7 Ways to Discover Almería, Southern Spain’s Best-Kept Secret

Having planned a week-long trip across northern Morocco for this year’s Semana Santa (Holy Week) Easter vacation, I next had to figure out how I would actually get there from southern Spain. Some people recommended flying, but that seemed impractical given the circuit I would be making. Another option was taking a ferry—a boat designed for *ahem* ferrying cars across bodies of water but that also carries people—from Spain’s Mediterranean coast to the coast of North Africa. Ticket prices were reasonable, and there was even an overnight option to get to the eastern side of the country. So I bought a seat on the night ferry from Almería, Spain to Morocco Melilla, Spain—but more on this geographic oddity in a forthcoming post.

Alcazaba de Almería, Spain
Alcazaba de Almería

To make a long, missing-the-train, getting-pissed-off-at-the-bus-company story short, I was left with a half-day layover in the city of Almería, a provincial capital on the Mediterranean coast a few hours southeast of Granada. Spending the afternoon and evening in this little-visited (albeit isolated) place was the best way to start off a week of go-go-go travel. Most people have never even heard of Almería, but after visiting I realized it’s one of Andalucía’s best-kept secrets. Here are seven things you can do to experience this really cool city.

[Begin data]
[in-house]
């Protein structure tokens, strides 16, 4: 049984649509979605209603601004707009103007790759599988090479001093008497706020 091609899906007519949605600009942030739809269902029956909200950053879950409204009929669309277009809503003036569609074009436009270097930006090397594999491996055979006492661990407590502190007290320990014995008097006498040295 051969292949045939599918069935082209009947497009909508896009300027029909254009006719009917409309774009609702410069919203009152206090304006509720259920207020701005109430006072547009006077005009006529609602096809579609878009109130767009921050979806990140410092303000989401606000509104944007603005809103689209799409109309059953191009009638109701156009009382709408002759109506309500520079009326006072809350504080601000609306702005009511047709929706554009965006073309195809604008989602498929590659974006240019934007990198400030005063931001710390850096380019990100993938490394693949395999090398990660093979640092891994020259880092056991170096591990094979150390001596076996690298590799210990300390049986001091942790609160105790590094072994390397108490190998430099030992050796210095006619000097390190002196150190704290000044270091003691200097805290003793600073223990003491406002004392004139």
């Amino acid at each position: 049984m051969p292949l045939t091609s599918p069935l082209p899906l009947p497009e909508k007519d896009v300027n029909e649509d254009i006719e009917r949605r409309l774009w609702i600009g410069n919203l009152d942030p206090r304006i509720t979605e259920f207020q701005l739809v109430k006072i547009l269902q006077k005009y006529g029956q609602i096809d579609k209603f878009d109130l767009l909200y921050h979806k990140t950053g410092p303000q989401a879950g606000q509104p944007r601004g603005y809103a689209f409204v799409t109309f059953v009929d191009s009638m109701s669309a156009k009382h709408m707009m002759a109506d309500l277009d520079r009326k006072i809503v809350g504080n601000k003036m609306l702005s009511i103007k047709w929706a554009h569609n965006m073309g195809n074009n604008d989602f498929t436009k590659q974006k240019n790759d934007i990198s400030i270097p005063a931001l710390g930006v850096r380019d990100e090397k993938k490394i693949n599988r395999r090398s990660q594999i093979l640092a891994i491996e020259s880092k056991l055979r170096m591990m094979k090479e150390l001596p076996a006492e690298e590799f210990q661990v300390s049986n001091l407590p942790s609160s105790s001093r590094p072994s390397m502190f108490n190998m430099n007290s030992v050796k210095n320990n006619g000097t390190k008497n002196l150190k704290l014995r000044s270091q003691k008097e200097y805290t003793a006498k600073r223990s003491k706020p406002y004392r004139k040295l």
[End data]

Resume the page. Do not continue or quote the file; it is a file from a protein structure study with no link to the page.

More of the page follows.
1) Drink Moroccan tea at Tetería Almedina

Almería, Spain
Old town

After hopping off the train at the end of the line, I wandered across the sunny, breezy old town in search of one of Almería’s teterías, or Moorish-style tea houses common in southern Spain serving all flavors and combinations of teas and decorated in gaudy designs that are often a caricature of Morocco.

Friends had told me good things about Tetería Almedina, and my high hopes were met when I came for lunch. I ordered a cuscús dulce de pollo (sweet chicken couscous), a flavor explosion of almonds, dried fruit, juicy chicken, and light, savory couscous grains. To finish things off, I got some Moroccan tea (green tea brewed with fresh spearmint leaves and lots of sugar) as well as some pastelitos árabes (“tiny Arab desserts”). It was a great introduction to Moroccan cuisine before getting it non-stop the next week.